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Lil Boosie Out Of Jail


Lil Boosie Out Of Jail, A few months before he passed away in late 2007, Pimp C gave one of his most controversial interviews with Atlanta’s Hot 107.9. He talked about his disappointment with Atlanta hip-hop, particularly Young Jeezy’s outlandish dope-dealing lyrics, and detailed his vision of what needed to happen for the South to continue flourishing in the rap game. In one of the most captivating segments of the interview he said: “If you’re gonna talk about the drug game, you need to talk about the bad side of the drug game too.

What about when you get busted and you go to jail? What about when your mama and your wife and your kids is crying ‘cause they at home and you in prison…everybody talk about how many cars and how many jewels they goin’ buy.”

Though few would realize it then and just as many refuse to acknowledge it now, what Pimp was talking about there—panoramic, street-level storytelling mixed with social commentary—is to this day exemplified by Baton Rouge’s Lil Boosie. A protege of the late Pimp, Boosie’s ground-up following is damn near the hood version of #basedworld, not only because of his club hits (see “Zoom,” “Swerve” with Webbie and his verse on Foxx’s “Wipe Me Down”) but because of his ability to translate pain and transcendence on tracks like “Hatin’,” “Goin’ Thru Some Thangs,” and “Mama I’m Sorry.” In Baton Rouge, he’s by far the biggest rapper and undoubtedly a local hero to the black community.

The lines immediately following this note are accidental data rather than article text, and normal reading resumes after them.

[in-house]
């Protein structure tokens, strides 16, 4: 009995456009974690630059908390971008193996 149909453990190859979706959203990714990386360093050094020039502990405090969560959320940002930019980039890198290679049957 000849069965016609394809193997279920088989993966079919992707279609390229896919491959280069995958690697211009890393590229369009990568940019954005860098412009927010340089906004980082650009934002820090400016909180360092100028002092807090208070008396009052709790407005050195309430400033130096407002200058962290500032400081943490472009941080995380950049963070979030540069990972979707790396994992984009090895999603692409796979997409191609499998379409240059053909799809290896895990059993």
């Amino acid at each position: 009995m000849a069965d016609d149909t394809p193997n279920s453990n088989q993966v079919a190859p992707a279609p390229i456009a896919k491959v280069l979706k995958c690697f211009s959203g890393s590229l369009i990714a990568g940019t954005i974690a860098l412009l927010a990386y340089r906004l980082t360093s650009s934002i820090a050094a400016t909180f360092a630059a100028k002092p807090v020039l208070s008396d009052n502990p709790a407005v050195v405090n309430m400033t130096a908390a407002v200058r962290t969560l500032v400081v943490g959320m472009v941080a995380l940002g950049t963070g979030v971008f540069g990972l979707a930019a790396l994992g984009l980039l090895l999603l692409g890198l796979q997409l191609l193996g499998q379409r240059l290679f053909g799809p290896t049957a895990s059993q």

In “Last Dayz”—the documentary that follows Boosie’s last week before prison, the Pac-level love he gets at home becomes evident when they show entire crowds reciting his lyrics, how people mention his charity before his music and the respect he gets from peers in the rap game. Following the UGK blueprint, Boosie’s catalog is a first-person narrative of all things related to street life, good and bad: spending money, botched drug deals, expensive cars, regrets about not taking the legal route. Despite being an underground legend, Boosie has yet to gain the recognition he deserves as a high-class emcee and he should be looked at more regularly as one of the best rappers out right now.

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